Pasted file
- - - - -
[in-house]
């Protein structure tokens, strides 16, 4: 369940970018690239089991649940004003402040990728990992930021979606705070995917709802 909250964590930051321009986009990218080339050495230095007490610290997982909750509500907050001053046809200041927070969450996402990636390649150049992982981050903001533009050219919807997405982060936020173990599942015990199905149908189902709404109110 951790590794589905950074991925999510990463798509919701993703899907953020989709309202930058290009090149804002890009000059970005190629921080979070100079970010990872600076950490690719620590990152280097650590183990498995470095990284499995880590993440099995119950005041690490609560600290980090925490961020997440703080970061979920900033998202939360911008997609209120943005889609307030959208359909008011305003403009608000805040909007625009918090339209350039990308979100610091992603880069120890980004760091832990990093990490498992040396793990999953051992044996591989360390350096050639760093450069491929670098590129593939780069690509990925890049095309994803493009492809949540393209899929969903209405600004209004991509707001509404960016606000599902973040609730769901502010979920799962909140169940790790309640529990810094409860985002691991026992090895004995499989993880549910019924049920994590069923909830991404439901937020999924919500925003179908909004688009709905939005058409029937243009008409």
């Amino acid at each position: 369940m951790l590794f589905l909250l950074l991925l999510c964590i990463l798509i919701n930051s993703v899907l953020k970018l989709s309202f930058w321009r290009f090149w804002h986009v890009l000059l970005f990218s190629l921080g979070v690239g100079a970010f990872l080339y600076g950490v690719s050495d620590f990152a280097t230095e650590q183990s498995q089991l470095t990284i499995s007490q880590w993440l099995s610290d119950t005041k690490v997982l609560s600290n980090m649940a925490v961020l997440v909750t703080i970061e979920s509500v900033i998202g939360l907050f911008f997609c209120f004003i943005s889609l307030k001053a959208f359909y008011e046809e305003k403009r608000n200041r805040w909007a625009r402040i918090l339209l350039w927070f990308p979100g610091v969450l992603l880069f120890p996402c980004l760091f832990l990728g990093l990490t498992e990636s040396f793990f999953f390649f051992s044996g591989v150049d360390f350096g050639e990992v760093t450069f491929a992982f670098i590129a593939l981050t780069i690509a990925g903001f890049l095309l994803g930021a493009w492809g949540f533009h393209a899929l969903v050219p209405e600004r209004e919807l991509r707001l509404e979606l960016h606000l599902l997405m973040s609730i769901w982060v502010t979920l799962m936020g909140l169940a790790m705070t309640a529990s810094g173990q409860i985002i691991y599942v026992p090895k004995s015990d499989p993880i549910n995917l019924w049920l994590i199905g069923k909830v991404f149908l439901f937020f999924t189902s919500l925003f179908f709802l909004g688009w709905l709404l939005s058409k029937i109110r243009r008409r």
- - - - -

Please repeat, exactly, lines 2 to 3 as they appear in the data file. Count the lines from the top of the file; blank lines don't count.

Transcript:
């Protein structure tokens, strides 16, 4: 369940970018690239089991649940004003402040990728990992930021979606705070995917709802 909250964590930051321009986009990218080339050495230095007490610290997982909750509500907050001053046809200041927070969450996402990636390649150049992982981050903001533009050219919807997405982060936020173990599942015990199905149908189902709404109110 951790590794589905950074991925999510990463798509919701993703899907953020989709309202930058290009090149804002890009000059970005190629921080979070100079970010990872600076950490690719620590990152280097650590183990498995470095990284499995880590993440099995119950005041690490609560600290980090925490961020997440703080970061979920900033998202939360911008997609209120943005889609307030959208359909008011305003403009608000805040909007625009918090339209350039990308979100610091992603880069120890980004760091832990990093990490498992040396793990999953051992044996591989360390350096050639760093450069491929670098590129593939780069690509990925890049095309994803493009492809949540393209899929969903209405600004209004991509707001509404960016606000599902973040609730769901502010979920799962909140169940790790309640529990810094409860985002691991026992090895004995499989993880549910019924049920994590069923909830991404439901937020999924919500925003179908909004688009709905939005058409029937243009008409």
């Amino acid at each position: 369940m951790l590794f589905l909250l950074l991925l999510c964590i990463l798509i919701n930051s993703v899907l953020k970018l989709s309202f930058w321009r290009f090149w804002h986009v890009l000059l970005f990218s190629l921080g979070v690239g100079a970010f990872l080339y600076g950490v690719s050495d620590f990152a280097t230095e650590q183990s498995q089991l470095t990284i499995s007490q880590w993440l099995s610290d119950t005041k690490v997982l609560s600290n980090m649940a925490v961020l997440v909750t703080i970061e979920s509500v900033i998202g939360l907050f911008f997609c209120f004003i943005s889609l307030k001053a959208f359909y008011e046809e305003k403009r608000n200041r805040w909007a625009r402040i918090l339209l350039w927070f990308p979100g610091v969450l992603l880069f120890p996402c980004l760091f832990l990728g990093l990490t498992e990636s040396f793990f999953f390649f051992s044996g591989v150049d360390f350096g050639e990992v760093t450069f491929a992982f670098i590129a593939l981050t780069i690509a990925g903001f890049l095309l994803g930021a493009w492809g949540f533009h393209a899929l969903v050219p209405e600004r209004e919807l991509r707001l509404e979606l960016h606000l599902l997405m973040s609730i769901w982060v502010t979920l799962m936020g909140l169940a790790m705070t309640a529990s810094g173990q409860i985002i691991y599942v026992p090895k004995s015990d499989p993880i549910n995917l019924w049920l994590i199905g069923k909830v991404f149908l439901f937020f999924t189902s919500l925003f179908f709802l909004g688009w709905l709404l939005s058409k029937i109110r243009r008409r």